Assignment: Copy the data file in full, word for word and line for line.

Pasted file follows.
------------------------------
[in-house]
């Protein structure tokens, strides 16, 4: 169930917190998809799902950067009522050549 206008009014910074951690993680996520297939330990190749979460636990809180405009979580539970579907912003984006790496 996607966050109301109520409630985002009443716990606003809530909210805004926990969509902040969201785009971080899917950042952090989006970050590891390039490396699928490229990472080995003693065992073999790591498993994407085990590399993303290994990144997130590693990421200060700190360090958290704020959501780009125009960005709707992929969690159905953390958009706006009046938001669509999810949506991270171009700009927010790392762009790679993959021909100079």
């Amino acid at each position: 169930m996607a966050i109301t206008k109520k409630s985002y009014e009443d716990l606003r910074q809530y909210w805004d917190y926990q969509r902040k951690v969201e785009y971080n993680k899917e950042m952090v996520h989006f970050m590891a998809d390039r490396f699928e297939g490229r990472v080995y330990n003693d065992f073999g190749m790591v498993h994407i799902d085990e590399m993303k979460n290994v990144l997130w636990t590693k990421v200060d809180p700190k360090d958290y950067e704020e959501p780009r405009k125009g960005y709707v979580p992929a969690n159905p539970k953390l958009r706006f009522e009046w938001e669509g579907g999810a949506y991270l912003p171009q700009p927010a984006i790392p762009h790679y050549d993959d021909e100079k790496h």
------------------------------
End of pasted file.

[in-house]
């Protein structure tokens, strides 16, 4: 169930917190998809799902950067009522050549 206008009014910074951690993680996520297939330990190749979460636990809180405009979580539970579907912003984006790496 996607966050109301109520409630985002009443716990606003809530909210805004926990969509902040969201785009971080899917950042952090989006970050590891390039490396699928490229990472080995003693065992073999790591498993994407085990590399993303290994990144997130590693990421200060700190360090958290704020959501780009125009960005709707992929969690159905953390958009706006009046938001669509999810949506991270171009700009927010790392762009790679993959021909100079």
């Amino acid at each position: 169930m996607a966050i109301t206008k109520k409630s985002y009014e009443d716990l606003r910074q809530y909210w805004d917190y926990q969509r902040k951690v969201e785009y971080n993680k899917e950042m952090v996520h989006f970050m590891a998809d390039r490396f699928e297939g490229r990472v080995y330990n003693d065992f073999g190749m790591v498993h994407i799902d085990e590399m993303k979460n290994v990144l997130w636990t590693k990421v200060d809180p700190k360090d958290y950067e704020e959501p780009r405009k125009g960005y709707v979580p992929a969690n159905p539970k953390l958009r706006f009522e009046w938001e669509g579907g999810a949506y991270l912003p171009q700009p927010a984006i790392p762009h790679y050549d993959d021909e100079k790496h």